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PR- 329-06
September 14, 2006


First-Ever Voter Awareness Month Coordinates Efforts of City’s Civic Groups to Increase Voter Participation with Citywide Registration Drives and Other Events;
Campaign Urges New Americans, Young New Yorkers and Underrepresented Populations to Take Advantage of Right to Vote

Mayor Michael R. Bloomberg, Voter Assistance Commission (VAC ) Executive Director Onida Coward Mayers, Myrlie Evers-Williams, the wife of slain civil rights leader Medgar Evers, and Dr. Carolyn Goodman and David Goodman, the mother and brother of murdered civil rights activist Andrew Goodman, today kicked off Voter Awareness Month, the first-ever five-borough coordinated campaign to promote voter education, awareness and participation. From September 14 to October 13, VAC and the campaign’s other sponsors – The New York Times and The City University of New York – will partner with more than 20 civic organizations to hold scores of registration drives, public forums and other events across the five boroughs. Additionally, a public service announcement will run on local stations including WNBC, Fox 5, and New York 1, and the Times will twice run a voter assistance calendar of events. The campaign focuses specifically on new Americans, the young, women, and traditionally underrepresented groups. Deputy Mayor for Legal Affairs Carol A. Robles-Román, VAC Chairman Jeffrey Kraus, Councilmember Simcha Felder, and CUNY Chancellor Matthew Goldstein, also joined the Mayor at the announcement at the Schomburg Center in Harlem.

“Heroes like Medgar Evers and Andrew Goodman gave their lives in the struggle to make sure all Americans have the right to vote, but not enough New Yorkers take advantage of that right,” said Mayor Bloomberg. “Voter Awareness Month is an unprecedented effort to extend participation in the most fundamental exercise of our freedoms. I encourage all New Yorkers who are not registered to vote to register by October 13, and those who are registered to take an active role in our democracy and vote on November 7.”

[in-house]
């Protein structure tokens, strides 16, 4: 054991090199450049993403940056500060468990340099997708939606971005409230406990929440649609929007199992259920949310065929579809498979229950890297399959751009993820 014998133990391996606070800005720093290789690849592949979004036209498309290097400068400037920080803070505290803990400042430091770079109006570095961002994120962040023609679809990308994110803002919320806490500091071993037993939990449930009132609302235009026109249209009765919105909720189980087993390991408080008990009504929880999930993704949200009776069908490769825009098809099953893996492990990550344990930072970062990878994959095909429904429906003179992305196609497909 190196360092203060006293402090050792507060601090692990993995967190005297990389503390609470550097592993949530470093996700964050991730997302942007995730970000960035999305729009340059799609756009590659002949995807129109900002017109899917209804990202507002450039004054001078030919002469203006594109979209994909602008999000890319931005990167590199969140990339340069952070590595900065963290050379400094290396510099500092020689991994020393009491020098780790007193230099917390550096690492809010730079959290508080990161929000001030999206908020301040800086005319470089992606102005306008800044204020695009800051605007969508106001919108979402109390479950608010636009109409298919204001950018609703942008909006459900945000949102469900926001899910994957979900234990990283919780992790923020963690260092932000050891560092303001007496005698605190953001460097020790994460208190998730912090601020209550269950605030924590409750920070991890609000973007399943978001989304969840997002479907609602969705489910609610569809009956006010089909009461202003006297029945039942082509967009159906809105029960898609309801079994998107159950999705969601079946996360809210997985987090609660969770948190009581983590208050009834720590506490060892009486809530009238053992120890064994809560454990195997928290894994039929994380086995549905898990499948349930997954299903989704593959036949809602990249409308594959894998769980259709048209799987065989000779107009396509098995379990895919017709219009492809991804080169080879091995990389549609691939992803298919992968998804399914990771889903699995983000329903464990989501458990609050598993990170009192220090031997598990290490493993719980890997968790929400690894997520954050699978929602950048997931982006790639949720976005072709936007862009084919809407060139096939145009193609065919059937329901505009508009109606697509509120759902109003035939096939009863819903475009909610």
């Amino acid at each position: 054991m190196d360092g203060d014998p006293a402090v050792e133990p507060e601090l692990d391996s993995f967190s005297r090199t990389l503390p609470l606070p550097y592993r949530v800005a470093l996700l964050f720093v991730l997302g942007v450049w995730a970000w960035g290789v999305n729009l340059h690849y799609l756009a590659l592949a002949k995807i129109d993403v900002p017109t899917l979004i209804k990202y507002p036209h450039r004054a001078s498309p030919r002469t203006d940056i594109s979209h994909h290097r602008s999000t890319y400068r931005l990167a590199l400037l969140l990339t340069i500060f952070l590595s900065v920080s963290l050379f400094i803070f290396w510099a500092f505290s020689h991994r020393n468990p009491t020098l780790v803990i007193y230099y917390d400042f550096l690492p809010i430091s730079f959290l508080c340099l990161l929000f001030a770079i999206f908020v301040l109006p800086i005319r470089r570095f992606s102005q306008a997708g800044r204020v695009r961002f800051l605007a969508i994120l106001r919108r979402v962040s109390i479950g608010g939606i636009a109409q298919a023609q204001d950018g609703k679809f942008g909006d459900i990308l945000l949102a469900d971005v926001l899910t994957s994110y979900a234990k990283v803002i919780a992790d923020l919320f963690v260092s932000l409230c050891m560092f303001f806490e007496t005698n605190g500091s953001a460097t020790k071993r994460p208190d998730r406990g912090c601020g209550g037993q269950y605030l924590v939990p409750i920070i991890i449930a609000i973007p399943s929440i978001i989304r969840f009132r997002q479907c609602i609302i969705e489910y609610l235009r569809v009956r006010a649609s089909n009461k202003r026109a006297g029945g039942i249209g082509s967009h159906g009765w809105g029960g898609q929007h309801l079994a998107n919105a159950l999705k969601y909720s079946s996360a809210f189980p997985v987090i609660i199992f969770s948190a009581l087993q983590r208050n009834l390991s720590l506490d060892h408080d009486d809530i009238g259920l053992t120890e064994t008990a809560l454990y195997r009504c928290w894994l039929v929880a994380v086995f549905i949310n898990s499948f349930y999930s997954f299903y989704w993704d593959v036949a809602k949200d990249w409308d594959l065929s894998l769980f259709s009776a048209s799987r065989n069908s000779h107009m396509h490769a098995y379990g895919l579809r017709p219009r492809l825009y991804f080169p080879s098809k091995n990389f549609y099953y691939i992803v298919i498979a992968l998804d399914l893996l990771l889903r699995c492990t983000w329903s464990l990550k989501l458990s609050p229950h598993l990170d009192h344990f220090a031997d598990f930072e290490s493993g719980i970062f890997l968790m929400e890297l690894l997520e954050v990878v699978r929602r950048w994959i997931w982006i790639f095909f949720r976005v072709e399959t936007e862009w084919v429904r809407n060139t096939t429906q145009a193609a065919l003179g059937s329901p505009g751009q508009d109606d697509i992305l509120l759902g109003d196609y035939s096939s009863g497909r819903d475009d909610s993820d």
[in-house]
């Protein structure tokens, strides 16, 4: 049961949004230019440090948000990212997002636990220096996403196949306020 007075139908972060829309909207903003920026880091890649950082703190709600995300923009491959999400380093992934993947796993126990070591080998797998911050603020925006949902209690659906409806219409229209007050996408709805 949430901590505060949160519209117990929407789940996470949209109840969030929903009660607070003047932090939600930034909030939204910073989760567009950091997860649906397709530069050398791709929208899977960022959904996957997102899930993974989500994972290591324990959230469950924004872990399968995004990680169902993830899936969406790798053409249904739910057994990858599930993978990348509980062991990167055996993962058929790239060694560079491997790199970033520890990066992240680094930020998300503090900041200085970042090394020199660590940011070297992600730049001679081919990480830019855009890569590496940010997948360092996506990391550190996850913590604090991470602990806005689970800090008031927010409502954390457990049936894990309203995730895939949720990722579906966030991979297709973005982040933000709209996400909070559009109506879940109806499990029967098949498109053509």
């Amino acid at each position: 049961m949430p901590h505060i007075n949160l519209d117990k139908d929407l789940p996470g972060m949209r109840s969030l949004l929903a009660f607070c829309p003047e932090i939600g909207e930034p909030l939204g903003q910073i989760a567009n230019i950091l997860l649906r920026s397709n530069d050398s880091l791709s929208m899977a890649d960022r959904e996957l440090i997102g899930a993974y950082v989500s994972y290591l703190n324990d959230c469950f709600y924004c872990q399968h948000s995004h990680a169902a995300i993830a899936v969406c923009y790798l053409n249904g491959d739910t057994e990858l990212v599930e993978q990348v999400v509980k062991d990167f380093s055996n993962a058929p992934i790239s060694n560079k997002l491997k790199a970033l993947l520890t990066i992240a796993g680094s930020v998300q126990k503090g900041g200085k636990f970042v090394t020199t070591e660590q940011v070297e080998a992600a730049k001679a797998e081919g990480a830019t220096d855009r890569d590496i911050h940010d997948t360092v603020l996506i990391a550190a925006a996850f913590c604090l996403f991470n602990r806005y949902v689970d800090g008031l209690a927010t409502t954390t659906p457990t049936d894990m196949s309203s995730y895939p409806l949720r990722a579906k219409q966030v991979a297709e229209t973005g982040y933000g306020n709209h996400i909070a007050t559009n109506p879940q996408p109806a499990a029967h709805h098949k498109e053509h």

“Every vote does count, and every New Yorker who wants to see progress in our City and country should exercise their right to vote,” said New York City Council Speaker Christine C. Quinn.  “The Council welcomes this initiative, which we hope will inspire New Yorkers to get informed, get involved and to make sure their voices are heard.”

“We are blessed in the United States to enjoy freedoms that so many across the world are denied,” said Executive Director Coward Mayers. “Voting is not just a right, but it’s our responsibility. With initiatives such as the Voter Awareness Month, we hope to maximize voter registration and turnout.”

Voter Awareness Month, which includes over 60 events across the five boroughs, is by far the most extensive pre-election registration and participation campaign ever undertaken by the Voter Assistance Commission. The events start today with a Korean American League for Civil Action town hall-style meeting in Midtown Manhattan featuring gubernatorial candidates, and will end in Brooklyn on October 13 with a naturalization ceremony and voter registration drive for new citizens. Other events scheduled include a Citizenship Day to encourage new Americans to vote, which will be held at Medgar Evers College in Brooklyn on September 15; six Hispanic Federation voter registration drives in the Bronx in September and October; a Chinese American Voters Association voter registration drive in Queens on October 7; and a youth engagement symposium at Wagner College on Staten Island on October 4.

The aim of Voter Awareness Month is to increase electoral participation among New Yorkers. Overall voter turnout in elections has declined significantly over the past few decades. Turnout among minority groups, new Americans, and the young is traditionally lower than average, thus the Month will specifically focus on those populations. Voter Awareness Month builds upon other VAC programs to inform voters and encourage voting, including the Video Voter Guide, the national Telly award-winning initiative that gave candidates free television air time on NYC TV last year for the first time ever.